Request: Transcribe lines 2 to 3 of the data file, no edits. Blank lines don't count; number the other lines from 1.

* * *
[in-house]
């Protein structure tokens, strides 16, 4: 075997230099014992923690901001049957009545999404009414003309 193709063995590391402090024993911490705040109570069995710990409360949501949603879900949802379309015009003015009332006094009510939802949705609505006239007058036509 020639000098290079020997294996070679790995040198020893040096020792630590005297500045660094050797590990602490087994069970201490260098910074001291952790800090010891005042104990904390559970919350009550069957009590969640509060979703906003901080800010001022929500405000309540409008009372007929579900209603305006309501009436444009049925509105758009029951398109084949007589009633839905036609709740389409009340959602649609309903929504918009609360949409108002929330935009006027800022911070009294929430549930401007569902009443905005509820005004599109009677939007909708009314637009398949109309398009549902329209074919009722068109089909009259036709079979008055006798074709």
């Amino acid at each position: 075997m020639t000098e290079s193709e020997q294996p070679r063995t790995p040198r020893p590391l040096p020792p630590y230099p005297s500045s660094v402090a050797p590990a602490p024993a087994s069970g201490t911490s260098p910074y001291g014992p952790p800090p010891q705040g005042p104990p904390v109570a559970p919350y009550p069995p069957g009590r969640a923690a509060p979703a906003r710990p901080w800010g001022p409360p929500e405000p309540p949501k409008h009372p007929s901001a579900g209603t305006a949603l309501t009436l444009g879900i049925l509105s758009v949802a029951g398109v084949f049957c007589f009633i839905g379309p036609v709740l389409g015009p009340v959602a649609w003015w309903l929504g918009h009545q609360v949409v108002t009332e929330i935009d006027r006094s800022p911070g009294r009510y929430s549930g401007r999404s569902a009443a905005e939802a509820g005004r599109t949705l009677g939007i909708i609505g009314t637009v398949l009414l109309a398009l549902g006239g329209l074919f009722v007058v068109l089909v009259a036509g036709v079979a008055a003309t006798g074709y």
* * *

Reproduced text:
């Protein structure tokens, strides 16, 4: 075997230099014992923690901001049957009545999404009414003309 193709063995590391402090024993911490705040109570069995710990409360949501949603879900949802379309015009003015009332006094009510939802949705609505006239007058036509 020639000098290079020997294996070679790995040198020893040096020792630590005297500045660094050797590990602490087994069970201490260098910074001291952790800090010891005042104990904390559970919350009550069957009590969640509060979703906003901080800010001022929500405000309540409008009372007929579900209603305006309501009436444009049925509105758009029951398109084949007589009633839905036609709740389409009340959602649609309903929504918009609360949409108002929330935009006027800022911070009294929430549930401007569902009443905005509820005004599109009677939007909708009314637009398949109309398009549902329209074919009722068109089909009259036709079979008055006798074709």
């Amino acid at each position: 075997m020639t000098e290079s193709e020997q294996p070679r063995t790995p040198r020893p590391l040096p020792p630590y230099p005297s500045s660094v402090a050797p590990a602490p024993a087994s069970g201490t911490s260098p910074y001291g014992p952790p800090p010891q705040g005042p104990p904390v109570a559970p919350y009550p069995p069957g009590r969640a923690a509060p979703a906003r710990p901080w800010g001022p409360p929500e405000p309540p949501k409008h009372p007929s901001a579900g209603t305006a949603l309501t009436l444009g879900i049925l509105s758009v949802a029951g398109v084949f049957c007589f009633i839905g379309p036609v709740l389409g015009p009340v959602a649609w003015w309903l929504g918009h009545q609360v949409v108002t009332e929330i935009d006027r006094s800022p911070g009294r009510y929430s549930g401007r999404s569902a009443a905005e939802a509820g005004r599109t949705l009677g939007i909708i609505g009314t637009v398949l009414l109309a398009l549902g006239g329209l074919f009722v007058v068109l089909v009259a036509g036709v079979a008055a003309t006798g074709y």